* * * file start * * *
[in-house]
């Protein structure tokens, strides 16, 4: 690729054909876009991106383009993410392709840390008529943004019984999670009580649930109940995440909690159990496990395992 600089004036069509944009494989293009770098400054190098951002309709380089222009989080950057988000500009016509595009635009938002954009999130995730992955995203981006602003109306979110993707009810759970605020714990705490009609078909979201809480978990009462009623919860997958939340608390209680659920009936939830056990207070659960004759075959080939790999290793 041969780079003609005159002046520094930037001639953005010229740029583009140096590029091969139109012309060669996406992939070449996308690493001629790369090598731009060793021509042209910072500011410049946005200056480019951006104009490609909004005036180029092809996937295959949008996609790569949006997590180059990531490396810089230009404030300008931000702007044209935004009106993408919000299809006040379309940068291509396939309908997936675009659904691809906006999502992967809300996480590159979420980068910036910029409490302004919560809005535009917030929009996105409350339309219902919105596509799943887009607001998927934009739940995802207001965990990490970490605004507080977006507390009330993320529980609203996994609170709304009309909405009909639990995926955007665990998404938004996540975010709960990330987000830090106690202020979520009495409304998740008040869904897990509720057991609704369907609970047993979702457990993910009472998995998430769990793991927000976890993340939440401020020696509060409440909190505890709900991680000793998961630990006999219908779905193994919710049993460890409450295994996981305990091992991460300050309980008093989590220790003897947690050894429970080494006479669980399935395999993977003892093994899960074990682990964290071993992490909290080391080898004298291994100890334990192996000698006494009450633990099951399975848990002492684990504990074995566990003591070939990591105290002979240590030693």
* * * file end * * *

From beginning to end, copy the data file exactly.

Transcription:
[in-house]
């Protein structure tokens, strides 16, 4: 690729054909876009991106383009993410392709840390008529943004019984999670009580649930109940995440909690159990496990395992 600089004036069509944009494989293009770098400054190098951002309709380089222009989080950057988000500009016509595009635009938002954009999130995730992955995203981006602003109306979110993707009810759970605020714990705490009609078909979201809480978990009462009623919860997958939340608390209680659920009936939830056990207070659960004759075959080939790999290793 041969780079003609005159002046520094930037001639953005010229740029583009140096590029091969139109012309060669996406992939070449996308690493001629790369090598731009060793021509042209910072500011410049946005200056480019951006104009490609909004005036180029092809996937295959949008996609790569949006997590180059990531490396810089230009404030300008931000702007044209935004009106993408919000299809006040379309940068291509396939309908997936675009659904691809906006999502992967809300996480590159979420980068910036910029409490302004919560809005535009917030929009996105409350339309219902919105596509799943887009607001998927934009739940995802207001965990990490970490605004507080977006507390009330993320529980609203996994609170709304009309909405009909639990995926955007665990998404938004996540975010709960990330987000830090106690202020979520009495409304998740008040869904897990509720057991609704369907609970047993979702457990993910009472998995998430769990793991927000976890993340939440401020020696509060409440909190505890709900991680000793998961630990006999219908779905193994919710049993460890409450295994996981305990091992991460300050309980008093989590220790003897947690050894429970080494006479669980399935395999993977003892093994899960074990682990964290071993992490909290080391080898004298291994100890334990192996000698006494009450633990099951399975848990002492684990504990074995566990003591070939990591105290002979240590030693």